serious as a heart attack

When I tell people that Mo is taking short-term disability they ask me if he’s sick like before. I don’t know how to answer that, because he’s been sick the whole time since before. It’s what people forget about autoimmune diseases, they don’t go away. Unless they come up with a cure for myositis, Mo will technically be sick for the rest of his life.

“Remission” – Our doctor told us he doesn’t like to use this word because it is misunderstood. We’ve used the word out of convenience, but it has confused people. What we should say is that Mo has been “flare free” for the last seven years. When you think about cancer going into remission, you visualize the tumor dying or being removed from the body, and that no cancer cells are regrowing or spreading into other organs or tissue. In the case of myositis, your immune system more accurately goes into “suppression” because your immune system can’t go anywhere. It’s part of you. You suppress the immune system, you don’t get rid of it.

“Flare” – A flare is a severe or sudden onset of symptoms of your autoimmune disease. Flares can be caused by stress, environmental factors, or changes in body chemistry (think big body swings like pregnancy, stroke, etc). Your immune response to those changes spikes, and like Nigel’s amp in Spinal Tap your flare goes “all the way to 11”.

 

Mo takes drugs every day. Every single day.

When I tell people about the drugs that Mo has taken ever since he was first diagnosed, they don’t quite get how the drugs and disease affect each other. So let me try to explain:

When he was sick in 2007 he went through different drugs to find the chemical balance in his immune system to suppress it’s reaction to the disease. Those included, Prednisone, Imuran, and eventually Rituxan. The trick was finding the right balance of the drugs to kick his immune systems into “suppression”. He was on high doses of Prednisone in the beginning, then tapered that down as he added Imuran. Then he got big blasts of Rituxan (by infusion) when the mix of the other two drugs wasn’t controlling his symptoms. Once his immune system was back in check, he was able to eliminate Prednisone and Rituxan from his treatment and control his disease with a fairly low dose of Imuran.

Now that Mo is in flare we are going back to the big guns. Previously Rituxan, but this time the drug is Acthar.

When I explain to our friends what that’s like, I use the analogy of a heart attack. Here’s how it goes – When you have a heart condition:myositis, you might take a baby aspirin:Prednisone/Imuran every day to help prevent a heart attack:flare. But when you are having a heart attack:flare, you need to use nitro glycerin:Rituxan/Achtar to handle the reaction. Hopefully the nitro glycerin:Rituxan/Achtar is enough to shock your heart:immune system out of the heart attack:flare and you’ll be able to go back to your daily maintenance routine of the baby aspirin:Imuran.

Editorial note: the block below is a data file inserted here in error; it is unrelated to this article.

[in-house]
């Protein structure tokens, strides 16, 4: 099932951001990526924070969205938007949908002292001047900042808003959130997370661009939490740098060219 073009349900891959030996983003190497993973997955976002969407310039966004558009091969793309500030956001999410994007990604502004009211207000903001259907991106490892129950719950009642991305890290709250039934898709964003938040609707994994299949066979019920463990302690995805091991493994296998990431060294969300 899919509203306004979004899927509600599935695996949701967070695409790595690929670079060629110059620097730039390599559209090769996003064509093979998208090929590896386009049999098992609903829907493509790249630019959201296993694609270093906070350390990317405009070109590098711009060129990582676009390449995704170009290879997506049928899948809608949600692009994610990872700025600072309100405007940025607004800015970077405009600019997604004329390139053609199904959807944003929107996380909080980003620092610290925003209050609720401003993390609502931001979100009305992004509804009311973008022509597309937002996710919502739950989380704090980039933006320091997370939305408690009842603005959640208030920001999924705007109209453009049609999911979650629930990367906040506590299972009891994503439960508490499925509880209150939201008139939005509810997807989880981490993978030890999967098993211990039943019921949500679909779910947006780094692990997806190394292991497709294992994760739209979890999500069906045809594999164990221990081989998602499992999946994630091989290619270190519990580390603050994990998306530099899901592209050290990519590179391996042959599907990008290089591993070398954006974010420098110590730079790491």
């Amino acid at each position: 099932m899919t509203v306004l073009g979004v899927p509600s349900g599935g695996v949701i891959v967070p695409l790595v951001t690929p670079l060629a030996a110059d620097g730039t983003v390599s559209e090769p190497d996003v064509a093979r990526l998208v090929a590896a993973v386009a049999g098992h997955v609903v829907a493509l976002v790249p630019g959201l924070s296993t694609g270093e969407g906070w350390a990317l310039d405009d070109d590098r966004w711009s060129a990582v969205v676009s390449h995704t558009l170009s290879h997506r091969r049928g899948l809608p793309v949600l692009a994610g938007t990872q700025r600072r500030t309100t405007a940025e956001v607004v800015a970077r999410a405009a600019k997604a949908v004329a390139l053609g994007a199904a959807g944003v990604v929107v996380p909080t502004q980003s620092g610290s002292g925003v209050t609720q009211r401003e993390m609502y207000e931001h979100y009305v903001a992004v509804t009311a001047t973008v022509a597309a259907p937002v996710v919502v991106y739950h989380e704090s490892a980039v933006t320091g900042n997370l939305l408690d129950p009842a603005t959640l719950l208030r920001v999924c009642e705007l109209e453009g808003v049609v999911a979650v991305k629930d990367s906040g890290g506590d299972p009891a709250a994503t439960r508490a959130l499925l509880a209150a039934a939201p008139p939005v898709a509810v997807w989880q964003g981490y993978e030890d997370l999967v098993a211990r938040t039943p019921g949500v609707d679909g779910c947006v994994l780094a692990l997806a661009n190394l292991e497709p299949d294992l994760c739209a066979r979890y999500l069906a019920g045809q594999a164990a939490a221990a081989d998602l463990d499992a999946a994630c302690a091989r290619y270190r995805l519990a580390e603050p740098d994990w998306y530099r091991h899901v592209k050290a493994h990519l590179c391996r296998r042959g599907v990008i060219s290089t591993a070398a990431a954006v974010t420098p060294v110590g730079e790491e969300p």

It’s not a perfect analogy, but it gets the point across. And I like it because Mo’s autoimmune disease is as serious as a heart attack to me.

 

 

 

 

 

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2 thoughts on “serious as a heart attack

  1. Hi Nicole. You make an excellent point that no one with any form of Myositis goes into remission. With Dermatomyositis and Polymyositis, your best hope is that your doc can find the right balance of meds to control the disease. With Inclusion Body Myositis, you can only hope that the progression is slow since there is no treatment for it. In my case, I was initially misdiagnosed with PM in 1990 and put on a fairly heavy dose of prednisone. After a few years, my CPK readings dropped to fairly good levels (they continued to be above normal but never too high). My rheumatologist at that time told me my PM was in “remission” and tapered me off the prednisone. At that time, I figured I was “cured” and put the disease out of my mind. Several years later, I noticed that my arms and legs were slowly getting weaker in spite of working out with a personal trainer at a gym. In 2006, my primary care doc sent me to a neurologist who ordered a muscle biopsy which confirmed that I have IBM, not PM. There is no such a thing as “remission” or a “cure” with IBM as well as with DM and PM. John

  2. Thanks, John. We want to believe Mo’s better when he gets the meds down, but myositis is always lurking. I think it’s hard to think of someone as sick when they “look” alright. Our good friends and neighbors are going through treatments for lung cancer right now, and when people tell Terry that she’s looking good she thinks “yes, but I feel like sh*t””. Kinda the same thing with us right now.

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